• Use an intentional review process to continually strengthen the system of small group practices across the center or family child care program.

References

Ahnert, L., Pinquart, M., & Lamb, M. E. (2006). Security of children’s relationships with nonparental care providers: A meta-analysis. Child Development, 77, 664–679. doi:10.1111/j.1467-8624.2006.00896.x

American Academy of Pediatrics, American Public Health Association, & National Resource Center for Health and Safety in Child Care and Early Education. (2011). Caring for our children: National health and safety performance standards; guidelines for early care and education programs (3rd ed.). Elk Grove Village, IL: American Academy of Pediatrics; Washington, DC: American Public Health Association.

Center on the Developing Child. (2012). Executive function: Skills for life and learning (InBrief). Retrieved from http://developingchild.harvard.edu/resources/inbrief-executive-function/

Kreader, J. L., Ferguson, D., & Lawrence, S. (2005). Infant and toddler child care quality. Retrieved from the National Center for Children in Poverty website: http://www.nccp.org/publications/pub_626.html

Lally, J. R. (2013). For our babies: Ending the invisible neglect of America’s infants. San Francisco, CA: WestEd; New York, NY: Teachers College Press.

Lally, J. R., Torres, Y. L., & Phelps, P. C. (2010). How to care for infants and toddlers in groups: Developmentally appropriate practice [Online article]. Retrieved from https://www.zerotothree.org/resources/77-how-to-care-for-infants-and-toddlers-in-groups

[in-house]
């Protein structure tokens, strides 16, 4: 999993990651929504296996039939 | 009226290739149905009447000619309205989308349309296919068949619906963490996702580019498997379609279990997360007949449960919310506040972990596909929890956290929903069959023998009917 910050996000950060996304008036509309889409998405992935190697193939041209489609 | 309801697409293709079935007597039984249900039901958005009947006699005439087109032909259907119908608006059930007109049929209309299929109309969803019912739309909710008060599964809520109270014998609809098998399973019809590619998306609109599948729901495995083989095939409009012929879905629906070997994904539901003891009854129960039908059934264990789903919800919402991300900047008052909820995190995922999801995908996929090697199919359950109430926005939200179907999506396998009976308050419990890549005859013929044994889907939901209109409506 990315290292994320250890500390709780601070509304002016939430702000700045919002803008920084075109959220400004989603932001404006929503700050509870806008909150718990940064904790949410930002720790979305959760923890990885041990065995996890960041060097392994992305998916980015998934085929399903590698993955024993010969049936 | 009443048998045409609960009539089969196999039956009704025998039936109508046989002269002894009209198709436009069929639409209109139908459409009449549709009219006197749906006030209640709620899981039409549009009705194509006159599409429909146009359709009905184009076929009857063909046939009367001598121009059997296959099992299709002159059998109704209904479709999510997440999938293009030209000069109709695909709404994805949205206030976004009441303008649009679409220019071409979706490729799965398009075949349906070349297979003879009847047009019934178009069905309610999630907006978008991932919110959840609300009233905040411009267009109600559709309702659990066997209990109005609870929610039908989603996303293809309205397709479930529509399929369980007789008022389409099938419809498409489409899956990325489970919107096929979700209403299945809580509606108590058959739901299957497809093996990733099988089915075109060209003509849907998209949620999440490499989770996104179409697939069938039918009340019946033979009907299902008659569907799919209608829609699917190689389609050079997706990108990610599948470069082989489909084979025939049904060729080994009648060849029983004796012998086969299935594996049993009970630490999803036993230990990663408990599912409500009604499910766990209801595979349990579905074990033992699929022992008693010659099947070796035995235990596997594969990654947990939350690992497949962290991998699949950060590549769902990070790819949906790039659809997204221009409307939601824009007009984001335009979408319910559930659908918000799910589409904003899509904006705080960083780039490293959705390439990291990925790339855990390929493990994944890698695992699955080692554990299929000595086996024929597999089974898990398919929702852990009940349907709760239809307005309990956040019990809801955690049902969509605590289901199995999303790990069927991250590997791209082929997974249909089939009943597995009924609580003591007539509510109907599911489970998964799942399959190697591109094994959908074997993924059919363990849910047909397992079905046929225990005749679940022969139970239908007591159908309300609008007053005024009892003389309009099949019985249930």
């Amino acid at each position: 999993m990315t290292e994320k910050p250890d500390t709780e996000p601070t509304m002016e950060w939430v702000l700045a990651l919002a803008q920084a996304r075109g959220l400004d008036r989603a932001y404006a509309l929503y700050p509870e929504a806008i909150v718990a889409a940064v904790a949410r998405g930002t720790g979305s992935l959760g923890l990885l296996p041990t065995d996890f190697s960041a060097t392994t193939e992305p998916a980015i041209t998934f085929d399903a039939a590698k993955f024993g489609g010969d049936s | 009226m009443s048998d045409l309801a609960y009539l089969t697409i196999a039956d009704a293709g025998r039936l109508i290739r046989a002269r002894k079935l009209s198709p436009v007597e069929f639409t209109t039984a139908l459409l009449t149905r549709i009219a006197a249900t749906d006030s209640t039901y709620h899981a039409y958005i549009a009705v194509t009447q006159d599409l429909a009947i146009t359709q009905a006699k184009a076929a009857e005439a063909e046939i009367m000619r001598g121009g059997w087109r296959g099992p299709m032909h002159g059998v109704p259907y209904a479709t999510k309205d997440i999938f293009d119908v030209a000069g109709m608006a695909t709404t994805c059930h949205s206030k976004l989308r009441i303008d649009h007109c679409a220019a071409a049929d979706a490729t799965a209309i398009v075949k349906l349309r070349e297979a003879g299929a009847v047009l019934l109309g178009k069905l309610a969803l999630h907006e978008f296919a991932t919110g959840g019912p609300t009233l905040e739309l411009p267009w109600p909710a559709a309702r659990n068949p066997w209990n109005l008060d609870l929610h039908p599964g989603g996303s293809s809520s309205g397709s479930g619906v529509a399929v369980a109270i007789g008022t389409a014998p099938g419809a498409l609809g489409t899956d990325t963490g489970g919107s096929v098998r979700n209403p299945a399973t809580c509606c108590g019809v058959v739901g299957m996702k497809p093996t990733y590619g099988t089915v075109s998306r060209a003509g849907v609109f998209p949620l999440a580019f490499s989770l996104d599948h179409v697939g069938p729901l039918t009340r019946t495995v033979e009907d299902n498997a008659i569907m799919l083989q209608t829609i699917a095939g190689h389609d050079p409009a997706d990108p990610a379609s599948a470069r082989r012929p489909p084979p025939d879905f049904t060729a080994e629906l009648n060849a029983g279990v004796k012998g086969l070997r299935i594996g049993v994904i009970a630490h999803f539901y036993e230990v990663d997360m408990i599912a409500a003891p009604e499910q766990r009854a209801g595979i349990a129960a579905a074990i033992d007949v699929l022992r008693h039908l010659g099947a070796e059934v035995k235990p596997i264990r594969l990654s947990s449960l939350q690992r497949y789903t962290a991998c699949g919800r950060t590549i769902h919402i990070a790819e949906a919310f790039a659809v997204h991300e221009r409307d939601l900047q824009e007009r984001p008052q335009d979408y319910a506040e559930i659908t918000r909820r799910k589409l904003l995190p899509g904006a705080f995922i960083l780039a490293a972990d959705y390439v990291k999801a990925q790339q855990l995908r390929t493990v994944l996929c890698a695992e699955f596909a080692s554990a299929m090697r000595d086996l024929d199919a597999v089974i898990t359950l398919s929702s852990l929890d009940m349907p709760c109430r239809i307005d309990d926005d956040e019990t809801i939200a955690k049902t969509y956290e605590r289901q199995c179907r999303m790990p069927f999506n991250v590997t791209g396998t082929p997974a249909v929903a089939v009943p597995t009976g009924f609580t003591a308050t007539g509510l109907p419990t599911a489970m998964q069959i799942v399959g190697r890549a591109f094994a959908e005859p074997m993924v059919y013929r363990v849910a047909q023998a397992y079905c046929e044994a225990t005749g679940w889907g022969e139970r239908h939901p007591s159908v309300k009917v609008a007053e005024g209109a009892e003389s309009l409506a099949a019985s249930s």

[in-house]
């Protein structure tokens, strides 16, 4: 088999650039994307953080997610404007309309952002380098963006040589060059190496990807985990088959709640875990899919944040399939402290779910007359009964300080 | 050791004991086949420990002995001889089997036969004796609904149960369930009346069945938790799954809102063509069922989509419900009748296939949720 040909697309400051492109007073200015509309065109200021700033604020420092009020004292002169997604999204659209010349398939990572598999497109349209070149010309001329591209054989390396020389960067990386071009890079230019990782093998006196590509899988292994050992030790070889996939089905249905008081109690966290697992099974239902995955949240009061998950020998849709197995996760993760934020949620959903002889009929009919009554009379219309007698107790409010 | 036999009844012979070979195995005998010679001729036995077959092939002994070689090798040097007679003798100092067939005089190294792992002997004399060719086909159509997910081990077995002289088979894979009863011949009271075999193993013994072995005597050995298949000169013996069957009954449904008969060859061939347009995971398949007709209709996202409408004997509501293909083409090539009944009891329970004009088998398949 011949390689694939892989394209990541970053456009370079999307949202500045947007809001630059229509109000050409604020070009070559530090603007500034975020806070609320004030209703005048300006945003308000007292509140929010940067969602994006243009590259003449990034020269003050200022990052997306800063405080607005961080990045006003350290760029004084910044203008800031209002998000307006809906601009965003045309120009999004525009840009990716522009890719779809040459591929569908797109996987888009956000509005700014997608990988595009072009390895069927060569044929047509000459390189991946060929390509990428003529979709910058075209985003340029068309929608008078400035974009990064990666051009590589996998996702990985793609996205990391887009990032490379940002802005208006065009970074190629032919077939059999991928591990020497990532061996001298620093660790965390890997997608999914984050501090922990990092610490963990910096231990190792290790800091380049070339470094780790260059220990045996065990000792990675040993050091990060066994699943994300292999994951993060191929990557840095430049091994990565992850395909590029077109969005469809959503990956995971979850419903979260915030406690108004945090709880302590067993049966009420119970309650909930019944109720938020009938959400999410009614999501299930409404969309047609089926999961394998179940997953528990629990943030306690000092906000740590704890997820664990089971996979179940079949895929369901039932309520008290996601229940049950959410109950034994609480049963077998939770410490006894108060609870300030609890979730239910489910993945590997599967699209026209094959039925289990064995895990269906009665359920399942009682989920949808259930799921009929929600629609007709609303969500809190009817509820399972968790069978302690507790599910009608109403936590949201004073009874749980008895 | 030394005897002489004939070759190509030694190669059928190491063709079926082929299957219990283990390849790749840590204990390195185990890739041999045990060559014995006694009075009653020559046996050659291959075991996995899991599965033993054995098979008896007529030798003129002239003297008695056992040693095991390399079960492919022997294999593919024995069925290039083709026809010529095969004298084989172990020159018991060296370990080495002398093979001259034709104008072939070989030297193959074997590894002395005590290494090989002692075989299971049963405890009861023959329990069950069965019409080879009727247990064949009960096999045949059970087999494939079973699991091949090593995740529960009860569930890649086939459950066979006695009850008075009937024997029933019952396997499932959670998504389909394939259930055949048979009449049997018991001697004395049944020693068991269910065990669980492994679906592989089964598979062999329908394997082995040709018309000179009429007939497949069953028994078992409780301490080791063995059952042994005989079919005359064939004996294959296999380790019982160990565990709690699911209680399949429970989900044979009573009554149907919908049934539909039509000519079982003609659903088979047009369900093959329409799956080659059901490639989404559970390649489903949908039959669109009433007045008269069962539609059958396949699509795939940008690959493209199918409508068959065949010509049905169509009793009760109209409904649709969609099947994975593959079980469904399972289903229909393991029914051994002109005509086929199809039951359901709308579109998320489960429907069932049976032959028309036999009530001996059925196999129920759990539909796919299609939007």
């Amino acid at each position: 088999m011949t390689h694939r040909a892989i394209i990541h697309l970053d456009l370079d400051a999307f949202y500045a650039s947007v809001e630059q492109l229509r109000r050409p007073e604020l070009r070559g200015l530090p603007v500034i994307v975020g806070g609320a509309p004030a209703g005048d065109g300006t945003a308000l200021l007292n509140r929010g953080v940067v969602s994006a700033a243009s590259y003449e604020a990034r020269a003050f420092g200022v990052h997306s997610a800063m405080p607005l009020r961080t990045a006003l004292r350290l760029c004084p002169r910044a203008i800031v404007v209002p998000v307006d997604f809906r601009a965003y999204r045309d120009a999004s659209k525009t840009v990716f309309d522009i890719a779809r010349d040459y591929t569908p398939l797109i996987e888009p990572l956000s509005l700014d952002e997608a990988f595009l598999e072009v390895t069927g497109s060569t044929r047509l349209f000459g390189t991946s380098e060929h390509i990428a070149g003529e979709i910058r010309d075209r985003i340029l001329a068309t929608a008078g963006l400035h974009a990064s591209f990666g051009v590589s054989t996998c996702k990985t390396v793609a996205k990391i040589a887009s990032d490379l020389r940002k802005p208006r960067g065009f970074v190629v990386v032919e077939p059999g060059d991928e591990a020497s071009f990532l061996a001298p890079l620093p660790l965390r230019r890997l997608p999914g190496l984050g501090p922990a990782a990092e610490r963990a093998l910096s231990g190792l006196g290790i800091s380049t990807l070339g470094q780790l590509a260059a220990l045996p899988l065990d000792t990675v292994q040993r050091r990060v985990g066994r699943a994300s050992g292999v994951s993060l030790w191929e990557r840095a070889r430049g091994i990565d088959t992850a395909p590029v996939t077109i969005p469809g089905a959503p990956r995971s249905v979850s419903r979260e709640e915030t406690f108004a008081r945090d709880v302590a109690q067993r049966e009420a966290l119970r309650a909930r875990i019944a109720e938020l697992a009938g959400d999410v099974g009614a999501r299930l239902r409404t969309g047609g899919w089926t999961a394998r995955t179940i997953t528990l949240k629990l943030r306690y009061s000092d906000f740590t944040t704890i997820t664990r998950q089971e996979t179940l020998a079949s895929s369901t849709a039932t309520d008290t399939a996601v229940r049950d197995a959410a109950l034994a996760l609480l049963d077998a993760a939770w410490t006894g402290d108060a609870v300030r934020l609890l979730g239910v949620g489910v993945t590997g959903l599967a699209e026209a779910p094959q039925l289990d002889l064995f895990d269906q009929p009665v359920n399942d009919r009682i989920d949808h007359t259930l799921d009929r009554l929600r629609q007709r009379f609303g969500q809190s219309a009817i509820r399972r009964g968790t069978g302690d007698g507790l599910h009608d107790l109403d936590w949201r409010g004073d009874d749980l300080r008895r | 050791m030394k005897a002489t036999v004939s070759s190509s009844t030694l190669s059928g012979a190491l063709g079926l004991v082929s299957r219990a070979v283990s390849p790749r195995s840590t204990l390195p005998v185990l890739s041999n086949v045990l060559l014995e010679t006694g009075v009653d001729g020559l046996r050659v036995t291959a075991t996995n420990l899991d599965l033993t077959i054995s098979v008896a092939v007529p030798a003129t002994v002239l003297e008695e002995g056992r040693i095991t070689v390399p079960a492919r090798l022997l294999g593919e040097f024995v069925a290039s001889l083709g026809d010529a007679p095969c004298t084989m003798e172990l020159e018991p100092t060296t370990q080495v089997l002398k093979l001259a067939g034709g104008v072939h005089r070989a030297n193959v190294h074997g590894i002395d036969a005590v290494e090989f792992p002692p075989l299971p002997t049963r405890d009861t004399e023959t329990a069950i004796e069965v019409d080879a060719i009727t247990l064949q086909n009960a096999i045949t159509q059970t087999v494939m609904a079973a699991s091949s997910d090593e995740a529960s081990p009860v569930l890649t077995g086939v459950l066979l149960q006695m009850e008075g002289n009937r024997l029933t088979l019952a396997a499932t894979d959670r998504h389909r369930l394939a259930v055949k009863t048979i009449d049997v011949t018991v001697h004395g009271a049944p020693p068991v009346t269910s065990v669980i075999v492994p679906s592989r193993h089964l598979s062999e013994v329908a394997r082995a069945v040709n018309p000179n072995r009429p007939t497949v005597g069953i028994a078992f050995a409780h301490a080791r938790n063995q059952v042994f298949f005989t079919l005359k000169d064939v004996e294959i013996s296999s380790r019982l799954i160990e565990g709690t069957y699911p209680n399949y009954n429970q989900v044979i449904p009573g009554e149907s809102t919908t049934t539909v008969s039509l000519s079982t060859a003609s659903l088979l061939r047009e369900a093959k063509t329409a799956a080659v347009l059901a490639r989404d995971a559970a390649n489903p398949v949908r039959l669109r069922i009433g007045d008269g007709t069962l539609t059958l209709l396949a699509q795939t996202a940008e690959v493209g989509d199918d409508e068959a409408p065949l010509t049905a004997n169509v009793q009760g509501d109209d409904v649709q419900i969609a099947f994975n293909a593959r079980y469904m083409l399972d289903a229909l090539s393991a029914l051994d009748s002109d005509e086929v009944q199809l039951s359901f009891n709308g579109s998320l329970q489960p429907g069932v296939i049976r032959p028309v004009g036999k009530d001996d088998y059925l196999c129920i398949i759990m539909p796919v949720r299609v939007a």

McMullen, M. B., & Dixon, S. (2009). In support of a relationship-based approach to practice with infants and toddlers in the United States. In J. Brownlee (Ed.), Participatory learning and the early years (pp. 109–128). London, England: Routledge.

Program for Infant/Toddler Care (PITC). (n.d.). Mission statement and PITC philosophy [Web page]. Retrieved from https://www.pitc.org/pub/pitc_docs/about.html

Raikes, H., & Edwards, C. (2009). Extending the dance in infant and toddler caregiving. Baltimore, MD: Paul H. Brookes Publishing Company, Inc.

Schmit, S., & Matthews, H. (2013). Better for babies: A study of state infant and toddler child care policies. Washington, DC: Center for Law and Social Policy.

Tarullo, A. R., Obradovic, J., & Gunnar, M. R. (2009, January). Self-control and the developing brain. Zero to Three.